This is only the tip of the iceberg. LGBT people face a number of unique challenges that aren’t aired openly. Half of lesbian relationships involve domestic violence. Last year, there were 408 new reported cases of HIV transmission, and 52% of them originated from homosexual transmission. Advertisements about HIV/AIDS awareness and prevention targeting the LGBT community cannot be aired here.

It’s easy to jump on bandwagons, chant slogans and repeat the tired rhetoric of power, privilege and discrimination. It makes people feel good, but it doesn’t do anything to resolve these issues. If you’re truly interested in helping LGBT people, then roll up your sleeves and get to work.

7 Writing Lessons from Wonder Woman

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Wonder Woman doesn’t suck.

After reading all the rave reviews and the recommendations about the movie, actually seeing it felt like a disappointment. Wonder Woman isn’t a terrible film by any measure, it’s just that I have a high bar for entertainment. Indeed, it accomplished what it set out to do: tell a straightforward superheroine tale filled with courage, battles, charisma, and spiced with romance and humour.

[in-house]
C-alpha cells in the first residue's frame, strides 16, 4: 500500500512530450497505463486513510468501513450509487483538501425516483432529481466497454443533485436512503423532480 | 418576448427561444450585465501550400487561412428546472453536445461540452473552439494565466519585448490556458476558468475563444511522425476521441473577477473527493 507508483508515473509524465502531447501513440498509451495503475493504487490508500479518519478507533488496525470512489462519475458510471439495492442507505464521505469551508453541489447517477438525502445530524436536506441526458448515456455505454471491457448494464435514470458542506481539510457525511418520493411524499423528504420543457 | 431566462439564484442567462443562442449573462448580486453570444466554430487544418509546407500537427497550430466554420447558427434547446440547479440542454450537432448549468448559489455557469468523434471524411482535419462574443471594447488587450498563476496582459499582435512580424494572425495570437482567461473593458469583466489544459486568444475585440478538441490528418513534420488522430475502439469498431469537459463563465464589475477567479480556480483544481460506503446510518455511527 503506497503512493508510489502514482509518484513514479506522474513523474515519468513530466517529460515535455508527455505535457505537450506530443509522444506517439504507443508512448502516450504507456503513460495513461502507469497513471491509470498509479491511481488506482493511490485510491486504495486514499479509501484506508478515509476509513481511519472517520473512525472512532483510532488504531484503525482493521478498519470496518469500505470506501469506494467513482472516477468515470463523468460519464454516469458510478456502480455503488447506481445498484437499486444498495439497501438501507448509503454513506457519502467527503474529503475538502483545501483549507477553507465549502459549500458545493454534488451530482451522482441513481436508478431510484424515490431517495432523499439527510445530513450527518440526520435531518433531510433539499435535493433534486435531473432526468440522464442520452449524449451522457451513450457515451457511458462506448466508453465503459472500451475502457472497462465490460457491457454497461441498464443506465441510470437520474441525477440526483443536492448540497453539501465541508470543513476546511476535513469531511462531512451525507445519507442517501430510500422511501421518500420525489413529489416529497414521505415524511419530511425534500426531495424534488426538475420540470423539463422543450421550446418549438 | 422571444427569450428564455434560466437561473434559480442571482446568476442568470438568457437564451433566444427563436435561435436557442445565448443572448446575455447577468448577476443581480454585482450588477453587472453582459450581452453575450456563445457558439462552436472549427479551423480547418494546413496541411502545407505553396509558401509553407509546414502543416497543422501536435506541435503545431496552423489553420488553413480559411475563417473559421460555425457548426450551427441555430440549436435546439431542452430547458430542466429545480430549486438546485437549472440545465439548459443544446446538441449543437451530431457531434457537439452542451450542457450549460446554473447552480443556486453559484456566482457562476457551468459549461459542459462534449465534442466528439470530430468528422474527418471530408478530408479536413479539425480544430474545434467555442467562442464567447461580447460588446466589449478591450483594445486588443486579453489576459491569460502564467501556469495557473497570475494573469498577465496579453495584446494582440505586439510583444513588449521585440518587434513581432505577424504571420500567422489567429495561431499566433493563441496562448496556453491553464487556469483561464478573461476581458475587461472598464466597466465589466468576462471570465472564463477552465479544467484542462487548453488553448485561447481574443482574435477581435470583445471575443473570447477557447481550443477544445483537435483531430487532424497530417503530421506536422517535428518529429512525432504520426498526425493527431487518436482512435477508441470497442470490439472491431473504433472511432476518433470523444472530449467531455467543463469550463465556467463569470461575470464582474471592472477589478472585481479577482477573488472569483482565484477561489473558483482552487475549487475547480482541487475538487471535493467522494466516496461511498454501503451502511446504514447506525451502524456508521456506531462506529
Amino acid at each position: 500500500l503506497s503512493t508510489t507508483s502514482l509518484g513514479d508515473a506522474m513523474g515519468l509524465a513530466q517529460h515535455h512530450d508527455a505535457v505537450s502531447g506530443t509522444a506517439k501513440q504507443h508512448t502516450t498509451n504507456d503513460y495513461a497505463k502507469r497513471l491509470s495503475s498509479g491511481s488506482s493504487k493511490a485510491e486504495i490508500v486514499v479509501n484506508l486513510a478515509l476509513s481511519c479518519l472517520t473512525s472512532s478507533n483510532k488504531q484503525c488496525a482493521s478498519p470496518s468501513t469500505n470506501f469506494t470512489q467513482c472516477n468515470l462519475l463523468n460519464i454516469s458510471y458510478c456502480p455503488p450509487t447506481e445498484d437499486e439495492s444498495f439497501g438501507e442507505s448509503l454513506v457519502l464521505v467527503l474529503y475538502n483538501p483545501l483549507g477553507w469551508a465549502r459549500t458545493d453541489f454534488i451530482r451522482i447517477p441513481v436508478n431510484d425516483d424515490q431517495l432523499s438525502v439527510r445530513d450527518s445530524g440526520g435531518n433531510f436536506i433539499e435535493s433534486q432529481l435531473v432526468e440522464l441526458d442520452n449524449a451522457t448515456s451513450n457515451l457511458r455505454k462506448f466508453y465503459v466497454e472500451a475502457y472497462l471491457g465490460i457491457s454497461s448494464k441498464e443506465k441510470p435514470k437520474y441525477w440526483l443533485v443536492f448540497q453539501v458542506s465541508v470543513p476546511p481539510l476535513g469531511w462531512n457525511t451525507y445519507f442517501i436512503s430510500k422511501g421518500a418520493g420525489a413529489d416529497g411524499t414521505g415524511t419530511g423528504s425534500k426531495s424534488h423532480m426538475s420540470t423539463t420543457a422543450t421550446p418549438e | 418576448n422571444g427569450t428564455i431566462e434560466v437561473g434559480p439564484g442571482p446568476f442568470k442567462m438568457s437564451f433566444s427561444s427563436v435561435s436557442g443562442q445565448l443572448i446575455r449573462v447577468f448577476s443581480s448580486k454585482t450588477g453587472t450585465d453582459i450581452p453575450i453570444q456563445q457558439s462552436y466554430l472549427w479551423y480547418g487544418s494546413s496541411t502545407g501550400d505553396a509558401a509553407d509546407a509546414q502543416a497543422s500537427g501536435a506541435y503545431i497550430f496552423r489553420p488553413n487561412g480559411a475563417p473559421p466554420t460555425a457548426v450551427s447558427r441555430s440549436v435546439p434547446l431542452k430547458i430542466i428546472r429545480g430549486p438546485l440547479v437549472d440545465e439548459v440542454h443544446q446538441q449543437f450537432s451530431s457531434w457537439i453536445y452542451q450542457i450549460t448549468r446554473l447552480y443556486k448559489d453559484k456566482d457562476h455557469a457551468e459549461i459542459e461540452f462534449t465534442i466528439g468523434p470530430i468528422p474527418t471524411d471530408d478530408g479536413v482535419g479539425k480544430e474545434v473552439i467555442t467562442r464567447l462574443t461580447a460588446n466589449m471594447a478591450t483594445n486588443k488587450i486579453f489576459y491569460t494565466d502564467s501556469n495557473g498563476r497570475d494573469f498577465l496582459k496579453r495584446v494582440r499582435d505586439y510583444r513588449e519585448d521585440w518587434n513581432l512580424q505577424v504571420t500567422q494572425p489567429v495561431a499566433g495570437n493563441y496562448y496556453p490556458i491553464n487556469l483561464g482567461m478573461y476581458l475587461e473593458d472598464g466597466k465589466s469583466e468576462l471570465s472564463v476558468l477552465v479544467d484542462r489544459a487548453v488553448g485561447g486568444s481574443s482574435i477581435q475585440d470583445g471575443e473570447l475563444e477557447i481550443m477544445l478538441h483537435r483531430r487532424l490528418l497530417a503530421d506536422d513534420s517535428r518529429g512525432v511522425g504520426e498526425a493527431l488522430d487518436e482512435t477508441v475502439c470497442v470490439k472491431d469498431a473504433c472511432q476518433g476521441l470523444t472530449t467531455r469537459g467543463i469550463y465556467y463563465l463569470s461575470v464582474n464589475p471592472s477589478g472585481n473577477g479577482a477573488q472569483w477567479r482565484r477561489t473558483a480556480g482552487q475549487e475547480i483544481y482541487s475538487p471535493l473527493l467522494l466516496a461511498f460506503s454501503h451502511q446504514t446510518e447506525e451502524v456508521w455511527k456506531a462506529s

The story begins with Princess Diana of Themyscira, daughter of Queen Hippolyta of the Amazons, discovering a man on the beach. The man is Steve Trevor, an American spy, who discovered a German superweapon factory and was shot down while attempting to flee on an airplane. Trevor speaks of the War to End All Wars engulfing the world, and Diana believes that Ares, the god of war, is responsible for instigating the conflict. Having sworn to defeat Ares once and for all, she teams up with Trevor to end the war once and for all.